Earlier this summer, the Tenth Circuit Court of Appeals held that Sandy City, Utah’s restriction on sitting or standing in a street median of less than 36 inches in width met constitutional muster. Although the regulation was principally aimed at addressing panhandling activity, the court found the regulation to be content neutral, affirming an earlier district court ruling in the case. The court’s decision appears to offer an avenue for local governments to address safety concerns associated with panhandling, without treading on constitutionally unstable ground.
The Supreme Court’s 2015 decision in Reed v. Town of Gilbert resulted in the invalidation of many restrictions on panhandling in municipalities around the United States. To get around the legal defects associated with panhandling prohibitions, municipalities—like Sandy City—have adopted general restrictions on sitting, standing, and remaining in street medians to achieve the same ends.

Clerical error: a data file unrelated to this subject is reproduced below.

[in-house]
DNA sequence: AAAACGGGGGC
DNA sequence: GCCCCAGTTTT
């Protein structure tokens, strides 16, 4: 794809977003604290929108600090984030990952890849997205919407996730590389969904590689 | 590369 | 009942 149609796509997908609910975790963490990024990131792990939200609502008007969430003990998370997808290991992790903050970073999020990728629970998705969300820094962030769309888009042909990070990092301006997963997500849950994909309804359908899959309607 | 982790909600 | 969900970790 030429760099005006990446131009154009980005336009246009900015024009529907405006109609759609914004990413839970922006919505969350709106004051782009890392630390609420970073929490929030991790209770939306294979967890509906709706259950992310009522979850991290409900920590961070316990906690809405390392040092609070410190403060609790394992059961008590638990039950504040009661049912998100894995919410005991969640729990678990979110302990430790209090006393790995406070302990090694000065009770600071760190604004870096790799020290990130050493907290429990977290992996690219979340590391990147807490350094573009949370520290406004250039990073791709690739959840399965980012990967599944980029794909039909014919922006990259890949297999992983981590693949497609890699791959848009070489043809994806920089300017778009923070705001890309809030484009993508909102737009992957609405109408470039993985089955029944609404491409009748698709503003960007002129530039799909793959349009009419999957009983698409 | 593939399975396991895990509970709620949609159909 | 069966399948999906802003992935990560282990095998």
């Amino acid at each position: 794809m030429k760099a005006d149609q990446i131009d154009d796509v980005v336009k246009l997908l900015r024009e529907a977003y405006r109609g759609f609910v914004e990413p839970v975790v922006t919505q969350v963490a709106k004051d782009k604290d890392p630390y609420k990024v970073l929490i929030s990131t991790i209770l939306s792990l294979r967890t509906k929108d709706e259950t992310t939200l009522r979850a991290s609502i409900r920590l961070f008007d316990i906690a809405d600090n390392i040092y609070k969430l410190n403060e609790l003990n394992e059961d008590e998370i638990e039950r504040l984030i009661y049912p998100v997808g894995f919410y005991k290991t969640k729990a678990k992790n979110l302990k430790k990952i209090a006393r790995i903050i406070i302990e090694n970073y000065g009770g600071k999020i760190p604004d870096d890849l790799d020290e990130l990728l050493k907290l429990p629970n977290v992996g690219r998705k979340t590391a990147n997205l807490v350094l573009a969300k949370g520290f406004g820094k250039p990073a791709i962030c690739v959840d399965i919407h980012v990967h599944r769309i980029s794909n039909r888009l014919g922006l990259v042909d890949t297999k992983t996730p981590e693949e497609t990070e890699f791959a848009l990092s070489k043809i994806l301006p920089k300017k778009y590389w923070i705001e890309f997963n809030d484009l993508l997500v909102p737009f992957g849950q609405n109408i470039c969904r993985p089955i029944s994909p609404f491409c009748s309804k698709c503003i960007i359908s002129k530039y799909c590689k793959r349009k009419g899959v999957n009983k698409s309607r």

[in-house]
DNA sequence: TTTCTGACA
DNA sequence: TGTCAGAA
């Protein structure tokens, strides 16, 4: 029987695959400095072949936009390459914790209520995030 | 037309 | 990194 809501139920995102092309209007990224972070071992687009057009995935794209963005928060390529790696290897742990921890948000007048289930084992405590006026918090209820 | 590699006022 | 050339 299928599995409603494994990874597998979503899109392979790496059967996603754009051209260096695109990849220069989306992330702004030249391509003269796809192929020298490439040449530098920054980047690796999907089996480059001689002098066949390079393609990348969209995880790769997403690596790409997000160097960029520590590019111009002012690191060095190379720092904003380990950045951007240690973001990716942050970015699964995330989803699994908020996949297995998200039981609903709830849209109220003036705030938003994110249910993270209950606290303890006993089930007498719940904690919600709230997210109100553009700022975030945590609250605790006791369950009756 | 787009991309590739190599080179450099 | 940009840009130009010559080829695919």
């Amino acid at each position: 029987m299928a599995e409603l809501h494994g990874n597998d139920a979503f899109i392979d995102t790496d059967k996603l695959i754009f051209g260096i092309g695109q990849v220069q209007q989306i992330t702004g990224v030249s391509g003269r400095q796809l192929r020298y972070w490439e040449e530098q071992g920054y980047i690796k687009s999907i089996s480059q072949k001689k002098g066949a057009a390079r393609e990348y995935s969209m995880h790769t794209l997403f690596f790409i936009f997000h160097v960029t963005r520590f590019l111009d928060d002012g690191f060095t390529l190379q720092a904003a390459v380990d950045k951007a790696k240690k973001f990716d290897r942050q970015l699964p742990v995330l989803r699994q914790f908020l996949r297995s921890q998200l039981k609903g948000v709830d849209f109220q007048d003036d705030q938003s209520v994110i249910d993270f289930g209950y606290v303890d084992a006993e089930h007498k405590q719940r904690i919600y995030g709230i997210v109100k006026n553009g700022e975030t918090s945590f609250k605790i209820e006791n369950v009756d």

In this case, the Tenth Circuit confirmed that the median restriction was content neutral, and narrowly tailored to the government’s interest in public safety for vehicles and pedestrians. Eschewing any public forum analysis, the court confirmed that the median restriction meets constitutional muster even under the strict standards applicable to traditional public fora. Although some evidence suggested that Sandy City had adopted the ordinance in question to address panhandling, the court was persuaded that the actual purpose of the ordinance was to address public safety concerns and vehicle-pedestrian conflicts.
The Tenth Circuit’s ruling follows a 2015 decision involving a similar restriction in Portland, Maine, where the appeals court held that the median restriction was unenforceable. It is likely that other case involving median restrictions will make their way through federal courts, as local governments continue to seek ways to further public safety concerns associated with panhandling.